Arthur Miller's heroic account of the witch trials that convulsed colonial Massachusetts in the 1690s is, no question, a great play, and watching Dominic Cooke's intelligent, thrilling production for the RSC only enhanced my appreciation of that fact.
But Cooke also makes clear that it is a very particular kind of greatness - it lies in Miller's unerring analysis of the mechanisms of repression, the way it thrives on personal sins and divisions, rather than in the creation of believable, breathing characters. You respond to The Crucible because you recognise the situation and can easily detect parallels in our own time, just as Miller's original audience, 50 years ago, saw McCarthyism laid bare; but you don't feel imaginative sympathy with the people on stage.
At the beginning, lights come up on a forest of bare trees, flanked by tall white walls. Among the trees, girls dance in a not completely convincing simulacrum of wild abandon. When the Reverend Parris enters and the girls disperse, screaming, the two walls suddenly slam together, so that now the forest is shut out, only glimpsed through a window. Hildegard Bechtler's set provides a potent image of a Puritan society shutting out nature; but the deliberate sterility also enhances the sense of abstraction underlying Miller's writing.
This applies even to Iain Glen's charismatic John Proctor, the sceptical, self-reproaching farmer who is the play's moral focus. Proctor has slept with Abigail Williams (Elaine Cassidy, febrile and self-possessed), the chief accuser, so that his certainty of the immorality of the witch trials is undermined by an acute awareness of his own sinfulness - an awareness, too, that in arousing her capacity for spite, he may have begun this whole business. Glen captures well Proctor's moral growth, from touchy defensiveness to heroism to, finally, martyrdom. Helen Schlesinger, as his upright wife Elizabeth, is a perfect foil to this drama of self-doubt, but Miller doesn't make the character much more than a foil.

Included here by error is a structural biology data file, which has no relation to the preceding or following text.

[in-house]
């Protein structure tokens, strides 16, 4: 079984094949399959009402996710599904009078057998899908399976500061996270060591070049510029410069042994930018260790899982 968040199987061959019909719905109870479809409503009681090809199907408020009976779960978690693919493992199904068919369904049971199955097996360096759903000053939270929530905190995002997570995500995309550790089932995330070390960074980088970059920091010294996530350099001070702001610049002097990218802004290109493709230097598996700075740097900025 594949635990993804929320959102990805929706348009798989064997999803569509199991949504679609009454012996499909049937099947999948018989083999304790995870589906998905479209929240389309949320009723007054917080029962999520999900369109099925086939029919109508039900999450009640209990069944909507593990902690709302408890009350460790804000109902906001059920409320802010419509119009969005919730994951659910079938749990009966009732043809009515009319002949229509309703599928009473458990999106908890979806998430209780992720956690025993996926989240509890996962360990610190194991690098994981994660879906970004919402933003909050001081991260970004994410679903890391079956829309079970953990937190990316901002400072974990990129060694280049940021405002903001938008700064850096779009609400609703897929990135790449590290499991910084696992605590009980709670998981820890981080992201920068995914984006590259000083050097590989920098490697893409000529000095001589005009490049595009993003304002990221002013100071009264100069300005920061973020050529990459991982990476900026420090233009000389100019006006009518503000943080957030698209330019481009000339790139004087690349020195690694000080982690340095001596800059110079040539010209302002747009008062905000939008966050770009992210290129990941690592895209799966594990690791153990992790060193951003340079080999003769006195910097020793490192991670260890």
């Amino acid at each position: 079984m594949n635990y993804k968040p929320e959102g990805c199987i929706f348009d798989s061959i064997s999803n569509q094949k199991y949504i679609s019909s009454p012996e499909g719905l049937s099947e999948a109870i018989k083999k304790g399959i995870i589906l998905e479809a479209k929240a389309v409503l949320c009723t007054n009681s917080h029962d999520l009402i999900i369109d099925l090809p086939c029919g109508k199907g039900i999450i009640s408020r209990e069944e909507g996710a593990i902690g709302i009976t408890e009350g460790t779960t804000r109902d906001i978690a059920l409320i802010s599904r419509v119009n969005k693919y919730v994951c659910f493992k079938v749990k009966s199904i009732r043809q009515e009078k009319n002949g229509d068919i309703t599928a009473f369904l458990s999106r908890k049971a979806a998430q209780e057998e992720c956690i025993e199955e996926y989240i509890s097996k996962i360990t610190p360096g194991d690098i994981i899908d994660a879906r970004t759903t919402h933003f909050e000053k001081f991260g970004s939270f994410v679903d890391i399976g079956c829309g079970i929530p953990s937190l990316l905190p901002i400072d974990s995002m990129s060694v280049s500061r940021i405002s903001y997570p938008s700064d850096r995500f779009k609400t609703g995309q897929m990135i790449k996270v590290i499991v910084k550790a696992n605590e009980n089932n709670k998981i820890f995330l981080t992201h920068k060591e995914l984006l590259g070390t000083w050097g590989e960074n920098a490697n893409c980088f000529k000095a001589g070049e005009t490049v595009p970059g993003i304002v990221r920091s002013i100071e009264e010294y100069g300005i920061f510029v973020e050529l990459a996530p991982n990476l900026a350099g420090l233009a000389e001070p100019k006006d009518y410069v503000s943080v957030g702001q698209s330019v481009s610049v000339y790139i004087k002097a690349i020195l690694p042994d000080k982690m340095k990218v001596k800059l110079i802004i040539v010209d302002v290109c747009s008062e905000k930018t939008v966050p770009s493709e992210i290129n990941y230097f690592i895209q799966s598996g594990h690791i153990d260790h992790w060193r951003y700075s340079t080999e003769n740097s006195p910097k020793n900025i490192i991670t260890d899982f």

The most human performance comes from Robert Bowman as Reverend Hale, the intellectual minister whose scrupulousness at first lends the witch trials credibility, then forces him to stand against them. Bowman creates a very credible brand of decency, and so gives Hale far more moral weight than he usually has.
Two things make this production outstanding. One is the superb control that Cooke exercises over the pacing, so that the several climaxes - the outbursts of hysteria from the accusing children, Elizabeth's arrest, Proctor's final resort to honesty - are horribly tense and chilling. The other is the clarity he gives to a streak of mad poetry, utterly in keeping with the period, as in Hale's final plea for Proctor to save himself by a false confession - "Shall the dust praise him? Shall the worms declare his truth?"
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